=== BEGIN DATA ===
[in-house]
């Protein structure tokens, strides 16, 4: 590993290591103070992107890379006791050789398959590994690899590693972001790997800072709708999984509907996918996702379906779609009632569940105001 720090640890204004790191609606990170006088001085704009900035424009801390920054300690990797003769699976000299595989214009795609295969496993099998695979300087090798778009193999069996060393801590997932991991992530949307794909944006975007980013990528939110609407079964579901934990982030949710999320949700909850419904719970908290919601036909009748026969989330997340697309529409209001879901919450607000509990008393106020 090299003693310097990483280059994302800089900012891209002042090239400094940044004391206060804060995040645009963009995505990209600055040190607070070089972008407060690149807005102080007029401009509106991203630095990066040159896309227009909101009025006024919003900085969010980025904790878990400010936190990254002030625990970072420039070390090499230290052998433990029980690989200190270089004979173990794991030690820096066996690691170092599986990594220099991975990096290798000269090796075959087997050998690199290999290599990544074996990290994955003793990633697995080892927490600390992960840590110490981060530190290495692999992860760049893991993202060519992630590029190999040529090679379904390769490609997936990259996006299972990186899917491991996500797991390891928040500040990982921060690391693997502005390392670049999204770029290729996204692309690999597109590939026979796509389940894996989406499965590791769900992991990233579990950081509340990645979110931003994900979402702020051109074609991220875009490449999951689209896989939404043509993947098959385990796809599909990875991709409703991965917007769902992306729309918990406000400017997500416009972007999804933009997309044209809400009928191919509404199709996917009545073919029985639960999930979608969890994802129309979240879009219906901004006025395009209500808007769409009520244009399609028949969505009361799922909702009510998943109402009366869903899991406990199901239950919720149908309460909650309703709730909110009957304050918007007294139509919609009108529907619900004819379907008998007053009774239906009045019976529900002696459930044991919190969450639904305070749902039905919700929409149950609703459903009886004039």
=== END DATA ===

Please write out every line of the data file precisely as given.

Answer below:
[in-house]
């Protein structure tokens, strides 16, 4: 590993290591103070992107890379006791050789398959590994690899590693972001790997800072709708999984509907996918996702379906779609009632569940105001 720090640890204004790191609606990170006088001085704009900035424009801390920054300690990797003769699976000299595989214009795609295969496993099998695979300087090798778009193999069996060393801590997932991991992530949307794909944006975007980013990528939110609407079964579901934990982030949710999320949700909850419904719970908290919601036909009748026969989330997340697309529409209001879901919450607000509990008393106020 090299003693310097990483280059994302800089900012891209002042090239400094940044004391206060804060995040645009963009995505990209600055040190607070070089972008407060690149807005102080007029401009509106991203630095990066040159896309227009909101009025006024919003900085969010980025904790878990400010936190990254002030625990970072420039070390090499230290052998433990029980690989200190270089004979173990794991030690820096066996690691170092599986990594220099991975990096290798000269090796075959087997050998690199290999290599990544074996990290994955003793990633697995080892927490600390992960840590110490981060530190290495692999992860760049893991993202060519992630590029190999040529090679379904390769490609997936990259996006299972990186899917491991996500797991390891928040500040990982921060690391693997502005390392670049999204770029290729996204692309690999597109590939026979796509389940894996989406499965590791769900992991990233579990950081509340990645979110931003994900979402702020051109074609991220875009490449999951689209896989939404043509993947098959385990796809599909990875991709409703991965917007769902992306729309918990406000400017997500416009972007999804933009997309044209809400009928191919509404199709996917009545073919029985639960999930979608969890994802129309979240879009219906901004006025395009209500808007769409009520244009399609028949969505009361799922909702009510998943109402009366869903899991406990199901239950919720149908309460909650309703709730909110009957304050918007007294139509919609009108529907619900004819379907008998007053009774239906009045019976529900002696459930044991919190969450639904305070749902039905919700929409149950609703459903009886004039």